John Horgan (Australian politician)

From Wikipedia, the free encyclopedia
Jump to: navigation, search
John Horgan
William Horgan HOFWA.jpg
Born 15 July 1834
Macroom, Cork, Ireland
Died 8 July 1917
Perth, Western Australia
Nationality Irish
Australian
Education Dr. Moynihan's Collegiate School
Occupation Lawyer
Politician
Spouse(s) Mary Ann Oliff
Mary Ann (Marion) Coffey
Children 12

John William Horgan (1834–1907) was a Member of the Western Australian Legislative Council in 1888–89. He is remembered most for his aggressive election campaigns in which he characterised six of the most prominent families in colonial Western Australia as the "six hungry families".[1]

Biography[edit]

Early life[edit]

John Horgan was born in Macroom, Cork, Ireland on 15 July 1834. He was educated at Dr. Moynihan's Collegiate School in Cork.

Career[edit]

In the 1860s and 1870s, he practised as a barrister and solicitor in Cork, becoming honorary secretary of the Cork Law Society. He became active in British politics, campaigning actively, and ultimately successfully, for the election to the House of Commons of Joseph Ronayne.

In 1876, he emigrated with his family to New South Wales. For the next five years he practised law there. During this period, there was constant conflict in the colony over Henry Parkes' plan to introduce free, compulsory, secular education. This was aggressively resisted by Roman Catholics, whose schools would be closed. A devout Catholic, Horgan was against Parkes' plan, and in January 1881, following the passing of Parkes' legislation, Horgan and his family relocated to Western Australia.

In Western Australia, he turned his energies to improving the standing of the working class. In his work, he took on working men's cases for free, and in 1883–84 he helped secure limited reforms to the Master and Servant Act. In 1886, Horgan, along with Richard "Dickie" Haynes, formed Western Australia's first Eight Hours Association to agitate for the eight-hour day. In May 1886, the Legislative Council's seat of Perth was made vacant by the death of Luke Leake. The following month a by-election was held for the seat, and Horgan nominated. His platform was radical for its time; he advocated responsible government, payment of members, manhood suffrage, a land tax, and a unicameral legislature. He was an aggressive critic of the Government and the colony's powerful ruling elite. It was during this campaign that Horgan first characterised the most wealthy and powerful families of the colony as the "six hungry families", implying that they were hungry for more wealth, power and land. Although Edward Scott easily won the seat, Horgan surprised many by taking second place in the poll. Shortly after the election, he was successfully sued for libel by George Walpole Leake, a member of one of the "Six Hungry Families", and fined £500.[1]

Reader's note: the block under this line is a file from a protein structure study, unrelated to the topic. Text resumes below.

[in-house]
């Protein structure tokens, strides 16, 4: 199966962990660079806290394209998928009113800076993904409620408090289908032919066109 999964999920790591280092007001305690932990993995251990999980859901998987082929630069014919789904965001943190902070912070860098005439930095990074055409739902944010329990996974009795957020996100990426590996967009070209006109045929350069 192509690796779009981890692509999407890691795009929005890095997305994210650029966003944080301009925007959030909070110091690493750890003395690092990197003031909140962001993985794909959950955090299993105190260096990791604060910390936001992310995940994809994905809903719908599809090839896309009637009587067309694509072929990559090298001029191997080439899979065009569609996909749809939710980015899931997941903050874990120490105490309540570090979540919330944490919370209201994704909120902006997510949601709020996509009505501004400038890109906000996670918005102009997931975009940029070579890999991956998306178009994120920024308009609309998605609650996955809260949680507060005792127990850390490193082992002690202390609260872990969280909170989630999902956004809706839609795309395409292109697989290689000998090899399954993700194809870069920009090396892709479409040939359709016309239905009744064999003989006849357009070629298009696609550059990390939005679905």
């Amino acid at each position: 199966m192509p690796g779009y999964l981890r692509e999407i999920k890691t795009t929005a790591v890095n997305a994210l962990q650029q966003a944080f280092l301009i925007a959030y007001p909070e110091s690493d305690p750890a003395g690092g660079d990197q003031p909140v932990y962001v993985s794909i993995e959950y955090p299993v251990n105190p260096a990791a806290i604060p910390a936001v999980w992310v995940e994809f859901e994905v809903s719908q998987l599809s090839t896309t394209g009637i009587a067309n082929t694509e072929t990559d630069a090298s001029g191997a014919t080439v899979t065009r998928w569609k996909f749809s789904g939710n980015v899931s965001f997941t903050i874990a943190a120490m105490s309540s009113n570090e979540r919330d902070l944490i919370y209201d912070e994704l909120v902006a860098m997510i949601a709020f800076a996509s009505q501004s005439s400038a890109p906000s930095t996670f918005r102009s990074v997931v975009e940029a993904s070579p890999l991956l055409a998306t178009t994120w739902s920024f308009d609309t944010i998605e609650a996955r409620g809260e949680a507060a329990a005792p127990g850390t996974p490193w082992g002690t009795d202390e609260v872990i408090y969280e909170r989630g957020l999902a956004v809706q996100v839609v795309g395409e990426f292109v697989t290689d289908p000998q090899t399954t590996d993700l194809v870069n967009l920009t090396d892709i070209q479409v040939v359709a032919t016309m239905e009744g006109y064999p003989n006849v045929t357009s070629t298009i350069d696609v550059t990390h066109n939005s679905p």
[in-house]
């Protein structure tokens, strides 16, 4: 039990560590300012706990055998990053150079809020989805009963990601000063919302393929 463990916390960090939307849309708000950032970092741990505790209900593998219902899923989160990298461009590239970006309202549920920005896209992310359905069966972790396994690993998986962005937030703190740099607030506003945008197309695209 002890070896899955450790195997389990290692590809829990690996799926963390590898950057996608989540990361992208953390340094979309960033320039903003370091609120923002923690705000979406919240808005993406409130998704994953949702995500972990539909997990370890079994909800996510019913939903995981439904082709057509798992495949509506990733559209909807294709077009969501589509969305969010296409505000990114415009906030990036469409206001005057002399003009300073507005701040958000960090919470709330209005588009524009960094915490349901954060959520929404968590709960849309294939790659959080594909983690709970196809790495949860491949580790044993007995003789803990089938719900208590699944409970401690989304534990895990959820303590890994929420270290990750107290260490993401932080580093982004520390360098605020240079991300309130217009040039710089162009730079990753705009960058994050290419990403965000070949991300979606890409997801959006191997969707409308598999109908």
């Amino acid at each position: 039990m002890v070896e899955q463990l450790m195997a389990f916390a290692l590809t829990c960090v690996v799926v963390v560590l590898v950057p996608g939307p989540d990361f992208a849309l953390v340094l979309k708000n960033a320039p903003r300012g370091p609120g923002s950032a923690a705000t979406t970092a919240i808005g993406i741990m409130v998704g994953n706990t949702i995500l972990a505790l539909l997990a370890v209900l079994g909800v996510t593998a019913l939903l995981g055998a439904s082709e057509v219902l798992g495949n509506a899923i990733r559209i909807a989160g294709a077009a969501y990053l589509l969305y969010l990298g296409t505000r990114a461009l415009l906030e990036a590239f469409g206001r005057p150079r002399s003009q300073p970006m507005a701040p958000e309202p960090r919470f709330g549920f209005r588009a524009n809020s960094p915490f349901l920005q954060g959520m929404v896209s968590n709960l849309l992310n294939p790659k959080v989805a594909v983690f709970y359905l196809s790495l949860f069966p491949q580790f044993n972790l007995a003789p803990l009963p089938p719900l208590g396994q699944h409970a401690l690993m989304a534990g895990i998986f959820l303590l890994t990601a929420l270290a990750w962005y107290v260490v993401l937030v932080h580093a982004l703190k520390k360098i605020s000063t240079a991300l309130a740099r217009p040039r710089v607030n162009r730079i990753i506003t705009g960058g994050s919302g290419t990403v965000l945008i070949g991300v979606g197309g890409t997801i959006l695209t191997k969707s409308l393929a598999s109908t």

This political advertisement appeared in the W. A. Bulletin on 19 May 1888.

In May 1888, Stephen Henry Parker petitioned for bankruptcy, and was therefore obliged to resign his seat in the Legislative Council. Horgan contested the subsequent by-election, on a similar platform as previously. He remained a staunch opponent of the Government, and was especially critical of Governor Broome, who was seen by many of the working class as overbearing and quarrelsome. To the great surprise of the colony's ruling elite, Horgan defeated his conservative opponent Septimus Burt by three votes. Stannage (1979) writes that "Horgan's victory was regarded at the time as a turning point in the history of working men's political activity.... The election had a liberating effect on the minds of the workers, analogous to the victory of Robert Lowe in Sydney forty years previously". Despite the significance of his election, Horgan achieved little in the Legislative Council, and held his seat only until the next general election on 22 January 1889, in which he was defeated by Edward Keane. From 1890, he practised in partnership with Frederick Moorhead, and later with M.G. Lavan.

Personal life[edit]

He married Mary Ann Oliff (née Horan) in 1861; they would have twelve children. She died in August 1889. In February 1891, he married Mary Ann (Marion) Coffey.

He died in Perth on 8 July 1907, and was buried at East Perth Cemetery.

Notes[edit]

  1. ^ a b "Horgan, John (1834–1907)". Australian Dictionary of Biography. National Centre of Biography, Australian National University. Retrieved 2011-07-24. 

References[edit]

External links[edit]